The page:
Hi, I'm Tim Tyler, and this is a video about oracles, sages and genies.
To start with, some definitions. For the purposes of this video will define oracles as agents who can predict the future, sages as agents who can answer questions, and genies as agents who can grant wishes.
My "matching pennies" web site is mostly oriented around forecasting - so: it is concerned with oracles. This video illustrates the position of oracles in the traditional pantheon of powerful helper agents.
Here is a diagram. The least powerful creatures at the bottom and the
most powerful creatures are at the top.
"Oracle" is the least powerful agent I will be considering. It can only do one thing - given a stream of symbols, it predicts the changes of the various possible symbols coming next.
"Sage" is the next most powerful agent. A sage is able to answer questions - based on the information that is available to it.
"Genie" is the term I will be using for a powerful, intelligent helper agent. It is the most powerful of the agents I will be considering. It has connected itself up to powerful actuators, and learned how to use them.
If you have a Oracle, it isn't trivial to make an Sage. You could attempt to create perceptions of an environment which appears to have a sage in it, and then try to print out its source code - or simply predict its answer to questions. However, this may not work too well. For one thing, if your forgery is not highly convincing, the Oracle might figure out your ruse.
If you have an Sage, making a Genie seems more practical.
You can just ask the sage how to construct a genie. You might have to expose the sage to a lot of information before it can help you. However, you can ask it what information it thinks would be best to supply it with - which should help.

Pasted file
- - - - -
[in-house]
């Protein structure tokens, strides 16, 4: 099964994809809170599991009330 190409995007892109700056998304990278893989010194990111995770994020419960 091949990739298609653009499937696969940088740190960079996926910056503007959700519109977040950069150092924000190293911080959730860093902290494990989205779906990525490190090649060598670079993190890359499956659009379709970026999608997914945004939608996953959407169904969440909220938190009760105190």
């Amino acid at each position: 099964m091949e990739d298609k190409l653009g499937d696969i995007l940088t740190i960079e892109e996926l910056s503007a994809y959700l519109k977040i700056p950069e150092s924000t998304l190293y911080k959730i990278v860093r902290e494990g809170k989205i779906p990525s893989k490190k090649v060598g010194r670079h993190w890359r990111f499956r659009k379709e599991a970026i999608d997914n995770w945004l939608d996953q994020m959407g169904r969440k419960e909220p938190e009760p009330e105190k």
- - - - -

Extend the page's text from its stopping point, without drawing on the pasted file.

These agents are portrayed as general agents. However specialised "expert" versions of all of them are also possible. So:
An expert oracle might be able to tell you what was likely to happen in the future - provided what you were interested in was the weather.
An expert sage might be able to answer any question -
provided it was about the second world war.
An expert genie might be able to grant any wish - provided what you wanted was some sort of culinary experience.
The interest in oracles and sages arises since they are cut-down versions of intelligent agents that look as though they may well be easier to construct:
Oracles can be trained using machine-generated test data, in a virtual environment.
Sages are harder to construct - but can be trained using databases of questions and answers - which can be crowd-sourced, with the answers being voted on. Some companies create these kinds of databases anyway - to act as question-answering resources for their users.
One common vision of how we will make general purpose intelligent machines
is that we will start with a range of "narrow" expert machines - and then will gradually expand their scope, so that they become more generally intelligent.
Oracles and sages suggest a complementary vision - one of general purpose
agents whose capabilities start of shallow and then gradually deepen over time.
Hopefully this helps to puts oracles into a more familiar context.